By MARK KAPCHANGA
August 16 2010
A chronic timber shortage has hit Kenya forcing the country to turn to expensive imports from neighbouring countries.
Latest statistics indicate that the country spends more than Ksh3 billion ($37.5 million) annually on timber imports compared with Ksh4.9 million ($61,250) in 1999, to meet rising demand that now stands at 38 million cubic metres annually.
Industry players blame the huge cost gap to the increased timber prices — from Ksh8,000 ($1,000) to more than Ksh30,000 ($375).
Since a logging ban was imposed by the government in March 2000, Tanzania has been the chief source of timber for Kenya’s construction industry.
But with the construction boom in Nairobi, the country is now turning to the Democratic Republic of Congo and Angola’s Cabinda area for more supplies.
“We have exhausted the Tanzanian market. The country is now sourcing its timber from the equatorial rainforest despite being costly to most consumers. The prices have appreciated and in turn this has depressed the construction industry,” the Kenya Forests Working Group national co-ordinator Rudolf Makhanu told The EastAfrican.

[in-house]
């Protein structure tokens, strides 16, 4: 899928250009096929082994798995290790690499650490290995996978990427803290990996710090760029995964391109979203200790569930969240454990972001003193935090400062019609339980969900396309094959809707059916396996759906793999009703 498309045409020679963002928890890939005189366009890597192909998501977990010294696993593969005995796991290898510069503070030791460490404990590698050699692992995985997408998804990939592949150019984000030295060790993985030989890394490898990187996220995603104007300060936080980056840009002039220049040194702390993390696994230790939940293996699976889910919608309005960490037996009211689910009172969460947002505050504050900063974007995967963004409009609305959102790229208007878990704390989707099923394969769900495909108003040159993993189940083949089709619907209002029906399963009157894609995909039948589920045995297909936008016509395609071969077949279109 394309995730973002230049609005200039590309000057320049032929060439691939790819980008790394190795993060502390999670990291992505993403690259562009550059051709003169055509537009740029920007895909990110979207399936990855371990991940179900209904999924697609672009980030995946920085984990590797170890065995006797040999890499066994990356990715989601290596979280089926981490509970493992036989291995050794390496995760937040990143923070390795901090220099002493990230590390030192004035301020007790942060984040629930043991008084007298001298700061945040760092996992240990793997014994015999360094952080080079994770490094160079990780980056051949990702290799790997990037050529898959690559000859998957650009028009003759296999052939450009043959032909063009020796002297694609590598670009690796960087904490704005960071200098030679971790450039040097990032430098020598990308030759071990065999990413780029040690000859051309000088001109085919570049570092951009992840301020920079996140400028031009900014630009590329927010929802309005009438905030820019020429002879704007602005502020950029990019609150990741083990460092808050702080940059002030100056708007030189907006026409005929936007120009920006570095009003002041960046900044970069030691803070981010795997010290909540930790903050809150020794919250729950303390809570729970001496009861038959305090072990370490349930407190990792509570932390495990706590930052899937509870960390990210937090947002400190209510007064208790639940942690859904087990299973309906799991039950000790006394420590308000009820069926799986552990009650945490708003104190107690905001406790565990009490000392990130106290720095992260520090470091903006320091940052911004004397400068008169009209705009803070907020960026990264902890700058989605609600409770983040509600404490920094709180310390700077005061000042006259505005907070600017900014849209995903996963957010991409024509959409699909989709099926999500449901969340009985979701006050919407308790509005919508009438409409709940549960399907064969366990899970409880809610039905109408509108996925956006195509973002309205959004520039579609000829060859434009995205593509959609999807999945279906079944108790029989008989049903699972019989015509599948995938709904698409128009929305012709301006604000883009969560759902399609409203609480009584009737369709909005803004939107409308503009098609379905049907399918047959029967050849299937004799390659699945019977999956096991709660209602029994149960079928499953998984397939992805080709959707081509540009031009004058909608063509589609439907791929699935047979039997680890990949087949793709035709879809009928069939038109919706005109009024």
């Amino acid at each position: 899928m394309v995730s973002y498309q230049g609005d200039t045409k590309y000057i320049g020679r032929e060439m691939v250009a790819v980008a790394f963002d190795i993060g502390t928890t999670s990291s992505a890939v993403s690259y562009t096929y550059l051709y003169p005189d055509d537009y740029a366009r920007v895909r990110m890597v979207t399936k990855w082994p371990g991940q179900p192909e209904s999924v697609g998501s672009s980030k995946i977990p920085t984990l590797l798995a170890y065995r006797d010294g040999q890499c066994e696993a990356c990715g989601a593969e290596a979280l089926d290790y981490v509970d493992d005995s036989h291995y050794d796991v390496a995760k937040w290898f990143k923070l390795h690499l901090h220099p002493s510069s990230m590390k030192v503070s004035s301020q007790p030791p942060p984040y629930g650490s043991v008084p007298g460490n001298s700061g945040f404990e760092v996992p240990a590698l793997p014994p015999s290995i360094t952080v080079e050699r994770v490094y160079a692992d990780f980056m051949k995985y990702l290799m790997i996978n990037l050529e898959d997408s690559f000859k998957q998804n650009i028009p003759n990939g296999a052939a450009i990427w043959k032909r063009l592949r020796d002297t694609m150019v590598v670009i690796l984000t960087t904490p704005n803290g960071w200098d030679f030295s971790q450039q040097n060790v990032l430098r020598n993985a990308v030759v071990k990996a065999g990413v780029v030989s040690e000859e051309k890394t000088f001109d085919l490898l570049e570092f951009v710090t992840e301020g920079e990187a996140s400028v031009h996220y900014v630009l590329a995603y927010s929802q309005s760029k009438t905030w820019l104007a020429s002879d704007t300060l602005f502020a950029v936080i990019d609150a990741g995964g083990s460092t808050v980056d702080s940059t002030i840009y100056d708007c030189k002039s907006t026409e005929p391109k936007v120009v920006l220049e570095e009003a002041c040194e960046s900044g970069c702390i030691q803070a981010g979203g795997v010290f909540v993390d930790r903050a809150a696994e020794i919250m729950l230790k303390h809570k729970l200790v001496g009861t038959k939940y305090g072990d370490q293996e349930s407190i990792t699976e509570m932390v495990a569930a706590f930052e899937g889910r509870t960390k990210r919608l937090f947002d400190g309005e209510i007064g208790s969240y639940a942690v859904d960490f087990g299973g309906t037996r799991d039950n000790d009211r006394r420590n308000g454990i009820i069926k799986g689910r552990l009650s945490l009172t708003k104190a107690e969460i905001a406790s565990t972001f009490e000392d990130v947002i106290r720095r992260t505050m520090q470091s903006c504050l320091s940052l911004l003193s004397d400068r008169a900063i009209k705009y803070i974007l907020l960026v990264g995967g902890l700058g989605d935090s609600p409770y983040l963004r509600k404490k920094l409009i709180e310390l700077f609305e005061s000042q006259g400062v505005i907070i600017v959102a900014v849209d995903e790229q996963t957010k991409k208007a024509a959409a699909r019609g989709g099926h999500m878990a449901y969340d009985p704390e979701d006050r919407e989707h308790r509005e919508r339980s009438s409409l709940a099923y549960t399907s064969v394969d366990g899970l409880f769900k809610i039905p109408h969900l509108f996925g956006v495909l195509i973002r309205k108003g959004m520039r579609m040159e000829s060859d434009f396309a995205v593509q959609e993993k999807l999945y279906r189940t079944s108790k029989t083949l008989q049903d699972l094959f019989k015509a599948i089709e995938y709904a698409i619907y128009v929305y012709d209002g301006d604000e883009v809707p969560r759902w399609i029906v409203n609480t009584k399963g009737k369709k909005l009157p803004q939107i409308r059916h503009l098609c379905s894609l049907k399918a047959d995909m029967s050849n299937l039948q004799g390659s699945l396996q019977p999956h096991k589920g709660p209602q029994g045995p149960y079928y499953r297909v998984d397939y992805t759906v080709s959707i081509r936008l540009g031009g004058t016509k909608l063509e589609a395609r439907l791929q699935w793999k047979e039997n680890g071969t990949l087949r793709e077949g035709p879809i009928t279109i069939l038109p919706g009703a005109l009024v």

Mr Makhanu said prior to the ban, most of the timber in the local market was sourced from gazetted forest plantations.
“There was a shortage of timber after the ban but the supply gradually improved as demand was met from farms and increased importation. Unfortunately, most farmers have already sold their mature trees and are now selling immature trees. Worse is the fact that there is no incentive for farmers engaged in tree farming,” he said.
The once main plantation species such as cypress and pine, which accounted for over 80 per cent of the country’s total plantation area, are now at risk of extinction.
Their prices have also more than quadrupled.
The shortage has resulted in thousands of Kenyans losing jobs, at a time the country is facing massive youth unemployment.
Prices of timber products have also increased with coffins, for example, which used to go for Ksh15,000 ($188) now trading at approximately Ksh60,000 ($750).
There are fears that the recently rejuvenated 87,000-tonne capacity Webuye Paper Mills will run into trouble again due to intermittent supplies.
Sources indicate the former Pan African Paper Mills is desperately entering into partnership with tree farmers in a bid to sustain its operations.
“The company had been protected by high import duties and bureaucratic licensing procedures but still went under last year. What makes us think it will not collapse, again, soon?” A source at the paper manufacturer said.
Efforts by The EastAfrican to get comments from the firm’s acting managing director Alexander Gatimbu failed as calls and text messages went unanswered
Report Courtesy of East African